When Steve Jobs and a group of twenty Apple employees separated themselves from the remaining organization in order to develop the world-famous Apple Macintosh computer, they operated with complete freedom, often neglecting organizational rules and structures for the sake of the vision. Jobs’ and his team’s intrapreneurial efforts resulted in radical product and service innovations, an outcome traditional R&D labs often fail to generate.

iv. Structuring for an Intrapreneurial Climate:

An ideal organization should to allow intrapreneurship to blossom. It needs to have participatory ways of management, flexible decision-making processes favouring adaptation and define roles and accountabilities clearly. Managers should be open and adaptable. They must allow people to do mistakes and to learn from them. The organisations need to be Agile in this rapidly change world.

Intrapreneur – Intrapreneurial Process

The processes of intrapreneurship involve both analytical and creative activities.

According to Pierce and Dunham, the intrapreneurial process takes place in four sequential steps:

Step 1 – Solo Phase – During this step, the typical entrepreneur works alone. The first task for the intrapreneur is to clearly identify the intrapreneurial idea. Then, the idea is developed and subjected to three feasible tests.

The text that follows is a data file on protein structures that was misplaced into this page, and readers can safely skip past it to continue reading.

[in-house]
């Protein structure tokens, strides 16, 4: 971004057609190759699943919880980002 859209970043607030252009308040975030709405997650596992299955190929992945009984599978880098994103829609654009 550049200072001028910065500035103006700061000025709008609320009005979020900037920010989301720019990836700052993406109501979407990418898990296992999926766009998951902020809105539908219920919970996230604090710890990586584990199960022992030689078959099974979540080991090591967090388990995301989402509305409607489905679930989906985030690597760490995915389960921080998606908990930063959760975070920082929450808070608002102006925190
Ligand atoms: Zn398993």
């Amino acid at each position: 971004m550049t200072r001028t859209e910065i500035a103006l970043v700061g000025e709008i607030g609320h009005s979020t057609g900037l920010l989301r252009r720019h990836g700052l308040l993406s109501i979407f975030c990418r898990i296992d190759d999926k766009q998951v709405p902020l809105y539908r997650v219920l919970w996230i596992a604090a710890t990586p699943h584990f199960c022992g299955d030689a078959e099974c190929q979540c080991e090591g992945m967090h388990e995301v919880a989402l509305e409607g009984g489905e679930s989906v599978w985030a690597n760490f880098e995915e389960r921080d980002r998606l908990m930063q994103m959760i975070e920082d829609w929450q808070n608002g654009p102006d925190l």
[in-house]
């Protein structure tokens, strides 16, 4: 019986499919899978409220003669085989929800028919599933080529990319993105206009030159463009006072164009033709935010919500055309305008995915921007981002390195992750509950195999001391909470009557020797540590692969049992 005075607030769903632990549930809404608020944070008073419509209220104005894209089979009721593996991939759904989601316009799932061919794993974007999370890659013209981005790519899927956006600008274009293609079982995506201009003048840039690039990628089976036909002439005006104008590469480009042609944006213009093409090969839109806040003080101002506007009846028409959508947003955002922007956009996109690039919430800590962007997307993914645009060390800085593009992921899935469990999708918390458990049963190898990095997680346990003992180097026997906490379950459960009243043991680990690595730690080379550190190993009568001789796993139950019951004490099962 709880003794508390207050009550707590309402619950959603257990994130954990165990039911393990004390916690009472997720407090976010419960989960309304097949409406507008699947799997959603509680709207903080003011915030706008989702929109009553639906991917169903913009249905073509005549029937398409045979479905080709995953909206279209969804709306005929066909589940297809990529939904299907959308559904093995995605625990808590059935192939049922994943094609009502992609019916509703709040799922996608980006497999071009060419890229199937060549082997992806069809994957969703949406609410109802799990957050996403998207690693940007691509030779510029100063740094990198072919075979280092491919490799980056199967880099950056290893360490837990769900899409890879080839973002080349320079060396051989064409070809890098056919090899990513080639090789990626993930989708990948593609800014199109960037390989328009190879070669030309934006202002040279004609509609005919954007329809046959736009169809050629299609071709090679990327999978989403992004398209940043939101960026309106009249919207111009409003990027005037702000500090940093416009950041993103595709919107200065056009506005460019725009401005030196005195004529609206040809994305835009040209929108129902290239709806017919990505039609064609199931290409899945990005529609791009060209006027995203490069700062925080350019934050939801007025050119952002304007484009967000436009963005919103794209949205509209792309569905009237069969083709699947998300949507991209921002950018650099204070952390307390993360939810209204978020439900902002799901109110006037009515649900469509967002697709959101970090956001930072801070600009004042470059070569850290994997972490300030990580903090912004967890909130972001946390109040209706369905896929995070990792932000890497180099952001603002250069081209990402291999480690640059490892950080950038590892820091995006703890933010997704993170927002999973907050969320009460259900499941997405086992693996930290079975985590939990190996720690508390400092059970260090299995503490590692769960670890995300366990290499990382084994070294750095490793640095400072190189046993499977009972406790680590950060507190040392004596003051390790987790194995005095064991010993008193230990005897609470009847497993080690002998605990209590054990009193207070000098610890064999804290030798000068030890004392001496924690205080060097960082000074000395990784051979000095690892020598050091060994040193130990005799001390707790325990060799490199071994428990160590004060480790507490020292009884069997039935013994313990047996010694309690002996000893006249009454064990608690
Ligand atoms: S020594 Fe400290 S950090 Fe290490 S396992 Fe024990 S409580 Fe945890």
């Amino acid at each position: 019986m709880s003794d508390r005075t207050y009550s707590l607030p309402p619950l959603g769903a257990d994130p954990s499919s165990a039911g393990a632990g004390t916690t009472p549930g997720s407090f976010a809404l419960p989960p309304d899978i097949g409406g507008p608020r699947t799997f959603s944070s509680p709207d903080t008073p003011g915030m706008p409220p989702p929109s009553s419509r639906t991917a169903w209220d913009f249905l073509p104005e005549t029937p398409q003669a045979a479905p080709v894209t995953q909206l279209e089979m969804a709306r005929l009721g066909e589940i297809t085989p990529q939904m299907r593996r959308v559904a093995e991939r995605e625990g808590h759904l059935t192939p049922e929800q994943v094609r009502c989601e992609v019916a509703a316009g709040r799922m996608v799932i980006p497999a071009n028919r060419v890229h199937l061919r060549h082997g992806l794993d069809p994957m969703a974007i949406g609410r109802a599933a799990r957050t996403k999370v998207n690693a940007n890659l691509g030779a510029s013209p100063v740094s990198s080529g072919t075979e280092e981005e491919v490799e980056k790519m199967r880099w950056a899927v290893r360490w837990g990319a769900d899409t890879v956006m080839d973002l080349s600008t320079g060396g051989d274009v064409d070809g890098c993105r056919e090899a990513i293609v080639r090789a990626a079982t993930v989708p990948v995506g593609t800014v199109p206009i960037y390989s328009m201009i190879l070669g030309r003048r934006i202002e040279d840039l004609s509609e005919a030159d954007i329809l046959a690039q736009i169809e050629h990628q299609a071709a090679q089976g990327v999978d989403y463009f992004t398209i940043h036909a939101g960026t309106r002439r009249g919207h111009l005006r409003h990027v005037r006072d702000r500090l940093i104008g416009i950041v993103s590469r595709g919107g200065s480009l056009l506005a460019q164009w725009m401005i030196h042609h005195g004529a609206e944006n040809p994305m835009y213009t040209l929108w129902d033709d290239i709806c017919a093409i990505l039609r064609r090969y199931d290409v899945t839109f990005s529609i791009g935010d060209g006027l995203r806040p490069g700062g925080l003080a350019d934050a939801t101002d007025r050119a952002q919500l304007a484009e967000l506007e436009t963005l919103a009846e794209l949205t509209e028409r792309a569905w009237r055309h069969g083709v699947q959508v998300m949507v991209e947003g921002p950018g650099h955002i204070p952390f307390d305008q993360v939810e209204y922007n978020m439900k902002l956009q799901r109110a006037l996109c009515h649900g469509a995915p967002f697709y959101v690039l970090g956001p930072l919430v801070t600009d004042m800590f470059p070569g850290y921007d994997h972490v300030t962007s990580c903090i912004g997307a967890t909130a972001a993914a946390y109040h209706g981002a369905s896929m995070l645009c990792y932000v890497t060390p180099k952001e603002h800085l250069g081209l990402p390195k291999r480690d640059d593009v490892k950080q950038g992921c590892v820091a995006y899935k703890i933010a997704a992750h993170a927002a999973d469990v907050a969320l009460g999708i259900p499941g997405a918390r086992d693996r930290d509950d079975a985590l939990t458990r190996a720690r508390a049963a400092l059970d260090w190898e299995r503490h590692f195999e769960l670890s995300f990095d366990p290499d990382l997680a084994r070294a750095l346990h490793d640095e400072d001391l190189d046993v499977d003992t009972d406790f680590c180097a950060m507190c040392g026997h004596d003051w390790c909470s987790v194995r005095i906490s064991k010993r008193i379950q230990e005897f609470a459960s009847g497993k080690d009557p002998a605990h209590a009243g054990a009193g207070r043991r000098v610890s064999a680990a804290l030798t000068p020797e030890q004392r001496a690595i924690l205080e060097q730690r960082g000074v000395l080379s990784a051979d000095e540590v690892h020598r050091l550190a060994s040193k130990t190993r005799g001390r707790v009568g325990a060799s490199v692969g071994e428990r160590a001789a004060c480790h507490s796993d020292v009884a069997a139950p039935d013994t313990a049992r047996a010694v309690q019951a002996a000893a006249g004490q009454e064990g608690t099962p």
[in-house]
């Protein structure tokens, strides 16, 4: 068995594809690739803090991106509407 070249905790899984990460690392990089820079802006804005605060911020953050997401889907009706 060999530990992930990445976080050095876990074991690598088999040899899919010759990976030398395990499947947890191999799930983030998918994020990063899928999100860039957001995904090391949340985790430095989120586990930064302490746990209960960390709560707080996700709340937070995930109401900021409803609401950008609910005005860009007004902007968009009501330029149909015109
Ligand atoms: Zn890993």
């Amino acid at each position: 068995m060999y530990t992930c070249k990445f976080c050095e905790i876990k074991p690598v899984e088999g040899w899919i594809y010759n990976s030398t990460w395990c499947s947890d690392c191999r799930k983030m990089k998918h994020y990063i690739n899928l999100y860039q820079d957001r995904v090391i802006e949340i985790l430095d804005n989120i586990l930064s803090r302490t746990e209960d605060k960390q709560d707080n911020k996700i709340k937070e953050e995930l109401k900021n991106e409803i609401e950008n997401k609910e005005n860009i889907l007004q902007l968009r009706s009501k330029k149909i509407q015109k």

i. Will the idea provide identifiable benefits to the customer or clients?

ii. Is the idea compatible with the organization’s resources and overall strategy?

iii. Is the idea and its potential implementation compatible with the entrepreneur’s personal character and skills?

Step 2 – Network Phase During this step the entrepreneur shares the idea with other organizational members, seeking feed and suggestions for improvement of the idea.

Step 3 – Boot Legging Phase During this step, the entrepreneur begins to form a project team and some levels of product prototype development outside the normal operational mode of the company.

Step 4 – Formal Team Phase During this step, the idea becomes a formal organizational venture with formal organizational support.

Intrapreneur – Classified into 4 Types: Employee Intrapreneur, The Creator Intrapreneur, Doers Intrapreneurs and Implementers Intrapreneurs

According to Pinchot, intrapreneurs are both employees and leaders of large organizations that act similar to entrepreneurs in terms of e.g. self-motivation, creativity and pro-activity. Pinchot claims that while intrapreneurs must be leaders, they differ very much from managers. Strong leadership skills are needed to strengthen teams and to persuade others to follow and execute their ideas.